their house is on fire, day to day communication needs are undermined by 
policies that undervalue the unquantified cost of quality of life. A holistic 
communication policy would recognize that people who are low-income, 
chronically ill, or marginalized for whatever reason often have stresses in 
their social networks and should encourage as much communication as is desired 
by such persons. Yet, the current structure is a subsidy to the phone industry 
that regressively taxes most users while providing limited service options to 
the poor. In essence, the policy says, If your house is on fire call 911, but 
if your roof leaks and your foundation is caving, we cant help you.

Smart radio and the age of pervasive connectivity can change this arrangement. 
First, because the infrastructure of wireless communication can accommodate 
multiple networks or cooperative sharing of a single network, there is no need 
for us to have to rely on handouts from monopolies like the phone companies. 
Because the technology is affordable enough for counties, municipalities, small 
businesses or non-profits to build and use, the design of wireless networks can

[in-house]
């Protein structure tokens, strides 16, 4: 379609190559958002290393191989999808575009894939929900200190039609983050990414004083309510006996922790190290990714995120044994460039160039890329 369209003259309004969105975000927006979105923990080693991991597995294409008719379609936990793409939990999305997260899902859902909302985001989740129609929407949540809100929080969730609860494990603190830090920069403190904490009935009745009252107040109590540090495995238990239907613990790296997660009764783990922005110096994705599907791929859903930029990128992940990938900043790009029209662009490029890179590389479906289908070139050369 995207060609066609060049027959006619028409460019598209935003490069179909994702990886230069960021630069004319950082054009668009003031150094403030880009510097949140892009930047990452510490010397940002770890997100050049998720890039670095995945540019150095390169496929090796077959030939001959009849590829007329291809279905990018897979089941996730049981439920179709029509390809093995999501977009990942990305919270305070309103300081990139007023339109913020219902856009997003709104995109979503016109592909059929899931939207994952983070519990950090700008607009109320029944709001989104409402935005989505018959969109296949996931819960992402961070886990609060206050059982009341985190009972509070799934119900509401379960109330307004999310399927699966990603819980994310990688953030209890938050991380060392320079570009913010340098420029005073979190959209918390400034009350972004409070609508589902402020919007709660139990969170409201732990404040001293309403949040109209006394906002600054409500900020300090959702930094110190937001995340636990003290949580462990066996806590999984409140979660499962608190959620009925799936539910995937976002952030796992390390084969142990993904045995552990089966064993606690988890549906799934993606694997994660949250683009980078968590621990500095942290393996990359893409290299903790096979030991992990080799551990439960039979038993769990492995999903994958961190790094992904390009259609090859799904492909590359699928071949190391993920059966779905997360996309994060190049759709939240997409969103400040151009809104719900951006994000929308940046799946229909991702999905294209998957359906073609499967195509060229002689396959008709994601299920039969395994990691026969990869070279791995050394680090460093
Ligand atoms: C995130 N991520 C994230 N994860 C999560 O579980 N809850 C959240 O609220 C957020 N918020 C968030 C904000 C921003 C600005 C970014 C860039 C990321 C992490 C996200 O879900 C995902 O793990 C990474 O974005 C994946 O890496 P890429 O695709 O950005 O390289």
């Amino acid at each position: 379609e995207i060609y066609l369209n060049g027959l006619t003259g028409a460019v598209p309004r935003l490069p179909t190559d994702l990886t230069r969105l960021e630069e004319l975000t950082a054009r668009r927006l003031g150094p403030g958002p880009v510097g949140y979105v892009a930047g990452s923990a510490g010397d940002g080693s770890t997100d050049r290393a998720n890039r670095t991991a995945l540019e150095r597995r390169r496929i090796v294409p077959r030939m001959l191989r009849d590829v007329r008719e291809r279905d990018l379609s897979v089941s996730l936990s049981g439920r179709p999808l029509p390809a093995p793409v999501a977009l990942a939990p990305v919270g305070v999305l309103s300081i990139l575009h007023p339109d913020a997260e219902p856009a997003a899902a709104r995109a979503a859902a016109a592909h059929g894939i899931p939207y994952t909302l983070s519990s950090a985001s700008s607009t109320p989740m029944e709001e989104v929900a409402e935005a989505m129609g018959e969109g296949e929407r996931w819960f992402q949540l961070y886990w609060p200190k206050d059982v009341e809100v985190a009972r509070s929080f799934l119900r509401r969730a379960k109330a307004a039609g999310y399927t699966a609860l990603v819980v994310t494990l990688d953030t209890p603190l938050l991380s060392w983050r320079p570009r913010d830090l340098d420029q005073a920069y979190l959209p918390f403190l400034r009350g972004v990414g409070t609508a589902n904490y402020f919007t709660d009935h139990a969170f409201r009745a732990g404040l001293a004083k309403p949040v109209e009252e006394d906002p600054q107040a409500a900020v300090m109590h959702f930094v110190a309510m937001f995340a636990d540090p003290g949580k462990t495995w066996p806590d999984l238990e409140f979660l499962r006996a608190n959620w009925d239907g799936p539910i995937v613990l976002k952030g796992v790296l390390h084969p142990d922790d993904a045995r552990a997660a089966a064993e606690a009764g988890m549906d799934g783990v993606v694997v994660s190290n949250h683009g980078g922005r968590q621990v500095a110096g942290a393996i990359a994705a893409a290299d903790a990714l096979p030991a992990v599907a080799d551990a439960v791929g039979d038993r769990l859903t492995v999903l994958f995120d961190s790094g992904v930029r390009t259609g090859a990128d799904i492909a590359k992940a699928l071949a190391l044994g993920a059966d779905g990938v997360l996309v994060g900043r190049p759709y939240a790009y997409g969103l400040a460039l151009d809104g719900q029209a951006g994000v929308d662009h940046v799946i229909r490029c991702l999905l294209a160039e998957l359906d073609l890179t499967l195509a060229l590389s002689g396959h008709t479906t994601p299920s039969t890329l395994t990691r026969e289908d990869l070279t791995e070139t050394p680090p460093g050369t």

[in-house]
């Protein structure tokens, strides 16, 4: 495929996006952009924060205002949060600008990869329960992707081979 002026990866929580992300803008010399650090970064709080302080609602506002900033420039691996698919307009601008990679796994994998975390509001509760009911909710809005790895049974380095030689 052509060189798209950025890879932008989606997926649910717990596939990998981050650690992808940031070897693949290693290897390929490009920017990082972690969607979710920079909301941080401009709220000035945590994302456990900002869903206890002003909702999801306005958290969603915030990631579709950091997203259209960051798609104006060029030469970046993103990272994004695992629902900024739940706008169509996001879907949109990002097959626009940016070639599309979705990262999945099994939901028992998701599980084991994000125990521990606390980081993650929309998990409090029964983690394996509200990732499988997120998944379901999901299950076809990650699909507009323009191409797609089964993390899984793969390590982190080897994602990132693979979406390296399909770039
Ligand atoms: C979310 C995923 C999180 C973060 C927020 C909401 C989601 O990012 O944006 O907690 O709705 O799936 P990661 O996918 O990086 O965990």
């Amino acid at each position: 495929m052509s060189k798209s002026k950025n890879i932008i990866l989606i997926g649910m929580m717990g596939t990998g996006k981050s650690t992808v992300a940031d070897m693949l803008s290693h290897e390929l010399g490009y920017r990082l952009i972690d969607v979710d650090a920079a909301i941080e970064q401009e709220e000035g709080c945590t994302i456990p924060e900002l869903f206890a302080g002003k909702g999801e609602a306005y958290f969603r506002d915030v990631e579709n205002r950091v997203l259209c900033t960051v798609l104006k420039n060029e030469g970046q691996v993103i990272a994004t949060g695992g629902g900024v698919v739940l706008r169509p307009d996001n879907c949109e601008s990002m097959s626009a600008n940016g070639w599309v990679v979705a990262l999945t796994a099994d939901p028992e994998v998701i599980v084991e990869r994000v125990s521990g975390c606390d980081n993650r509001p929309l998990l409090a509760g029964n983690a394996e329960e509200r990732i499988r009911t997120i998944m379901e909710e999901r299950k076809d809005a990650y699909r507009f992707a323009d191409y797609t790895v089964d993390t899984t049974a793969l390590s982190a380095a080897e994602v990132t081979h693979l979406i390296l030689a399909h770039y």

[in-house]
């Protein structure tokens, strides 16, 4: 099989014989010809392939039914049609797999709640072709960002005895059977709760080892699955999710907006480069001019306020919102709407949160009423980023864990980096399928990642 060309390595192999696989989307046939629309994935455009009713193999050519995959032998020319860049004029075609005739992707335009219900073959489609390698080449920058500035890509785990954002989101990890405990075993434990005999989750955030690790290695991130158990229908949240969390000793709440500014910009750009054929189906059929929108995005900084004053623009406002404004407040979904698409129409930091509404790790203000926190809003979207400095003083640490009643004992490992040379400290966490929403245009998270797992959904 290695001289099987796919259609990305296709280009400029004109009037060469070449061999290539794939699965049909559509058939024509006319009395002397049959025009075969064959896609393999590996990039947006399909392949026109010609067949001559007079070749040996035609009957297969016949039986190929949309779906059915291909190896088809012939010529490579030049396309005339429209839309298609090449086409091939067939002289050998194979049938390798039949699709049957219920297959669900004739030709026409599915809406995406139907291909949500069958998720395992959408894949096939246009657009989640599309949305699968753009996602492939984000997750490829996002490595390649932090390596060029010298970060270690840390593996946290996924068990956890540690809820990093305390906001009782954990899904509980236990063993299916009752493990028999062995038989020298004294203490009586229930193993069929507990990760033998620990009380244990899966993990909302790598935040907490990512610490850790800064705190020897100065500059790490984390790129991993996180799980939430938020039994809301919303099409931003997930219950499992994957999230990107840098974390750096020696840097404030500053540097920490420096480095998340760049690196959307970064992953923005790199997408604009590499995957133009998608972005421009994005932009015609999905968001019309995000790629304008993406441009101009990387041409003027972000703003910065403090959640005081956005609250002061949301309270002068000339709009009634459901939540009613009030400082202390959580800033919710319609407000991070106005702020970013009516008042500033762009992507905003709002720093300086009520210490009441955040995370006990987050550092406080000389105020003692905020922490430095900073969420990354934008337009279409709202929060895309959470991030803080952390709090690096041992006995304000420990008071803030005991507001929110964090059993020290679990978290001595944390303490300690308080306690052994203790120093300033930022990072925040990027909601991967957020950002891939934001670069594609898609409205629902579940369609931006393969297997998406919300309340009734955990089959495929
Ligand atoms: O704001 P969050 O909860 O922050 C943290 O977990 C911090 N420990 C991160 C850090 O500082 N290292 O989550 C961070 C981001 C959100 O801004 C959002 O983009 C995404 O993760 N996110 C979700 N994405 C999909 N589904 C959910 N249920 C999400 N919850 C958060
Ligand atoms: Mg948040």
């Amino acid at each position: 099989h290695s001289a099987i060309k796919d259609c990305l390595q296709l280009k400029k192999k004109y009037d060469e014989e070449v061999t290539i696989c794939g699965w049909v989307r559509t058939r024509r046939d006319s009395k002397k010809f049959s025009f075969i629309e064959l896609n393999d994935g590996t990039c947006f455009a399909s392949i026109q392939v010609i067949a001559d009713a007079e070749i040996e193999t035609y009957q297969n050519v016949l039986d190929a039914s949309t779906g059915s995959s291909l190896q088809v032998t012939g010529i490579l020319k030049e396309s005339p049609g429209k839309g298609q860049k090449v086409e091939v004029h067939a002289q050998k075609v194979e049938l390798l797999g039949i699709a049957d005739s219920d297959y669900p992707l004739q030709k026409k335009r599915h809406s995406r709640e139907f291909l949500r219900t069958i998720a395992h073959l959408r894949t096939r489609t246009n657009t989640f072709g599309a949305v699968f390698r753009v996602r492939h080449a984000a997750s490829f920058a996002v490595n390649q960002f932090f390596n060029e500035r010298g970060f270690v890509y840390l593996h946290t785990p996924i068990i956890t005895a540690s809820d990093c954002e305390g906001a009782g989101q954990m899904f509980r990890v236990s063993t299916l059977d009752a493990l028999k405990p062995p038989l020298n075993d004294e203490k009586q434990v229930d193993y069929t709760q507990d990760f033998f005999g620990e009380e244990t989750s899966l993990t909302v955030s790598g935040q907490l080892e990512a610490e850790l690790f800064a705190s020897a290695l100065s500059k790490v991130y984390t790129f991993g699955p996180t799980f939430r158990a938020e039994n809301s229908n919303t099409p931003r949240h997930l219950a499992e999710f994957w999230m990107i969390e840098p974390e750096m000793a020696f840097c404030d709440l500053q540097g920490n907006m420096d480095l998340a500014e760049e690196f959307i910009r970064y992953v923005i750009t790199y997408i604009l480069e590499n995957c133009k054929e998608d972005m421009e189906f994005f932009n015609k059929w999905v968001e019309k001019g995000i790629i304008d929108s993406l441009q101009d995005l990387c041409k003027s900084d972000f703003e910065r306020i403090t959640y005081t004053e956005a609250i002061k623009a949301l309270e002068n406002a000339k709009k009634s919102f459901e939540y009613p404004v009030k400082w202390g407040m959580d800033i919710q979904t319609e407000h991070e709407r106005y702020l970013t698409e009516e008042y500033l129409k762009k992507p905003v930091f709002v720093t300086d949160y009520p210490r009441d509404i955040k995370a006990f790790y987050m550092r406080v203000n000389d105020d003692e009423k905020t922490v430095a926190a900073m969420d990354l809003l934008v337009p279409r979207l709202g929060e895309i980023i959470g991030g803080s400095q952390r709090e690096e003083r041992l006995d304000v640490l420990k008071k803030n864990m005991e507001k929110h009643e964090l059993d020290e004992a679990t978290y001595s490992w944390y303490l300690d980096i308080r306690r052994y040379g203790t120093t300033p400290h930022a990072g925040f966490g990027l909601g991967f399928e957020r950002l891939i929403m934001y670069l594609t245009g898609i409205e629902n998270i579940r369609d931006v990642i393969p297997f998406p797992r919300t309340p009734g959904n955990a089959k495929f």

be tailored to those who will actually be using them. It must be recognized 
that what constitutes meaningful or relevant or timely or 
necessary" communication cannot be determined by those who stand above the 
grassroots level. Many of the problems that are embedded in well-intentioned 
but far away policy makers designing a network that attempts to anticipate 
other peoples needs can be avoided by building from the ground up- with the 
users able to tweak their network to suit their needs.

II. Cost Does Equal Access. The Economic Case.

In a September 17, 2003 piece in the Washington Post, Rama Lakshmi reports 
Radiophony, an Indian lobby group for community radio, claims that villagers 
can set up a low-powered, do-it-yourself radio station -- with a half-watt 
transmitter, a microphone, antenna and a cassette player  for approximately 
$25. The group says such a station can reach about a third of a mile and cover 
a small village. Old fashioned low-powered analog radio is the communication 
choice for the worlds poorest people because it is the least expensive and 
easiest to use mass communication tool. Expanding the communication tools that 
rely on wireless and expanding the communication channels that are available 
via wireless should directly correlate with more accessible communication to 
more people. As smart radio makes possible orders of magnitude more 
communication over the same old airwaves, our expectations of what slice of the